IRAN, RUSSIA, AND THE BOMB
By Rens Lee (senior fellow, Foreign Policy Research Institute) Reviewed by John Handley
Assessing the latest National Intelligence Estimate (NIE), Rens Lee described the document's benign view of Iran's nuclear capabilities as "probably unwarranted" when it concluded "with moderate to high confidence" that Iran has neither a nuclear weapon nor the fissile material to create one. After questioning the NIE statement that "Iran halted its nuclear weapons program in 2003," he commented at length on Iran's black market activity, the interdiction of four different smuggling operations that involved attempts to secure highly enriched uranium, the proliferation relationship between Iran and the former USSR, and the counter-proliferation work of the Materials Protection Control and Accounting Program. Lee noted with concern the "few hundred radiation monitors deployed along Russia's 12,500 mile border" and pointed out that only one-third of the program's planned stations had been established by the turn of the century. Further strengthening his challenge to the NIE, Lee referred to the puzzling 2002 comments of General Yory Baluyevsky--now chief of the Russian general staff--that as of that date Iran already had non-strategic nuclear weapons. Some 22 months later, General Baluyuvsky reversed his position, claiming Iran could not develop nuclear weapons "in the near or distant future."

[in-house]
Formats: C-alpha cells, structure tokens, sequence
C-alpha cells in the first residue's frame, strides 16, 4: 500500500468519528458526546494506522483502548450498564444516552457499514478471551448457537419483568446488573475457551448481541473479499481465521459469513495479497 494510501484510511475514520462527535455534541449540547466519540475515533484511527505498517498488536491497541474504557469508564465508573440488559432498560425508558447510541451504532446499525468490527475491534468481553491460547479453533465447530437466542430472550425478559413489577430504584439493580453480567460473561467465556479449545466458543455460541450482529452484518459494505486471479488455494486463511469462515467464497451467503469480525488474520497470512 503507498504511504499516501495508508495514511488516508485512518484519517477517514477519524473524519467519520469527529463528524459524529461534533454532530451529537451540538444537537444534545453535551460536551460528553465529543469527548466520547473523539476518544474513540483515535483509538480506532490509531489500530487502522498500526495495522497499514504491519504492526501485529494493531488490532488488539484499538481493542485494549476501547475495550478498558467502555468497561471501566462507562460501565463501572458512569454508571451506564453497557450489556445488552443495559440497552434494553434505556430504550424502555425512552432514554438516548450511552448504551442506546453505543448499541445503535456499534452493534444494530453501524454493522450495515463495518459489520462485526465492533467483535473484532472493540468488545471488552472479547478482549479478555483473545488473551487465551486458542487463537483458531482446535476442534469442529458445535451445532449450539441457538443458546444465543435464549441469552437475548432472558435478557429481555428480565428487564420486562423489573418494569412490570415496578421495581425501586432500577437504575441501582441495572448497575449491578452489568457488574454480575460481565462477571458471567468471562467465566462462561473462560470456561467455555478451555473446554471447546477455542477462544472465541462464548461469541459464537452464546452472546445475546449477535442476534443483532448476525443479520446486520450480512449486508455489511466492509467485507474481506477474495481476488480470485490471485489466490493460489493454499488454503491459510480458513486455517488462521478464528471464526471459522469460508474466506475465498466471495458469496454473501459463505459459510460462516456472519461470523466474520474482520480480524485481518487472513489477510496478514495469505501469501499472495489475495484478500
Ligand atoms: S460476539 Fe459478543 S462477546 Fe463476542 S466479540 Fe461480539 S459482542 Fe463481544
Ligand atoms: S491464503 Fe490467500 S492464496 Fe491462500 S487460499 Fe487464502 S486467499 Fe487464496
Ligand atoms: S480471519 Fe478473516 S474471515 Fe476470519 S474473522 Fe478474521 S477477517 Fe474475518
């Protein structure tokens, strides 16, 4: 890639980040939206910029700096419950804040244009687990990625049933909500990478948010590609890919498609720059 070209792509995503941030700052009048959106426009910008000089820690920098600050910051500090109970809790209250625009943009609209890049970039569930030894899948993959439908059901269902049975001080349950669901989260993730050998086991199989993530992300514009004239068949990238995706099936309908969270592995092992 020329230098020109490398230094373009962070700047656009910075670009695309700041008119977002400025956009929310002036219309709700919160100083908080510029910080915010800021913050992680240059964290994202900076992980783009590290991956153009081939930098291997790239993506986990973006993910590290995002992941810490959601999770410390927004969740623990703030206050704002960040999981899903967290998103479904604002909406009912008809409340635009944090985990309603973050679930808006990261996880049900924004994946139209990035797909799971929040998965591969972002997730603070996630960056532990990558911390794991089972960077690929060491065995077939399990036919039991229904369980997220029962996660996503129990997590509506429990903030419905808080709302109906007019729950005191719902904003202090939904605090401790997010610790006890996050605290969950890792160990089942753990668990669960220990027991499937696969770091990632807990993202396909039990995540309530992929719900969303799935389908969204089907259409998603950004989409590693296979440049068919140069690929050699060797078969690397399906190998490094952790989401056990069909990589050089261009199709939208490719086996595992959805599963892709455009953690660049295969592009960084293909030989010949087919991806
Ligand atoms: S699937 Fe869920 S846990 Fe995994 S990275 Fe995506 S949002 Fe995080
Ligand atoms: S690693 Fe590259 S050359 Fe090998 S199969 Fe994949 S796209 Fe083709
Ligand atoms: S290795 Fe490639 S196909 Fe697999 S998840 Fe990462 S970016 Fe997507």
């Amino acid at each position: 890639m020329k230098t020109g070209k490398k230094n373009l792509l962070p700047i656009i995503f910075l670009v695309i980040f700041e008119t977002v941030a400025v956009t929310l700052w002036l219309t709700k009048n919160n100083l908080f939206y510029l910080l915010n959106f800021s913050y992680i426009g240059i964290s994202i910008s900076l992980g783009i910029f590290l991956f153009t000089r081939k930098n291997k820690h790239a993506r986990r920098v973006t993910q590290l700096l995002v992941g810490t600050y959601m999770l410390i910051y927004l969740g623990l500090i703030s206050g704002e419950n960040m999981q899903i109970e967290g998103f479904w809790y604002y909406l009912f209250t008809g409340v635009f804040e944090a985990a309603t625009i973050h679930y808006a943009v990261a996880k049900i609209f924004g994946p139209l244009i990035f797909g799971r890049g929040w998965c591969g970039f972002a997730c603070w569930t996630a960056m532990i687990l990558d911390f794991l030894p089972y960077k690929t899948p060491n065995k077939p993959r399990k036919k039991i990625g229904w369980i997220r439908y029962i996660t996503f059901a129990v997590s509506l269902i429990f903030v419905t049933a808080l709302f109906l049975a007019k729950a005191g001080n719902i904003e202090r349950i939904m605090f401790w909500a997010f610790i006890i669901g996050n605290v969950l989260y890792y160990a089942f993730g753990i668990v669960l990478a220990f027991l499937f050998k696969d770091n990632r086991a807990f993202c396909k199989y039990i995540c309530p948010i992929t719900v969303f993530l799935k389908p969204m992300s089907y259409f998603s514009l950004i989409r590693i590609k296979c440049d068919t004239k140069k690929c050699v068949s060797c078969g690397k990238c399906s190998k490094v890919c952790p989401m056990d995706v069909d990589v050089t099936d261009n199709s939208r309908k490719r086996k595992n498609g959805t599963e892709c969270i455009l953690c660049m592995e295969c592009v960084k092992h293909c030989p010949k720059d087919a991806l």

From those facts, Lee concluded that U.S. policymakers should not disregard Iran's quest for nuclear weapons, even the non-strategic variety, since such a weapon could be delivered to any of several...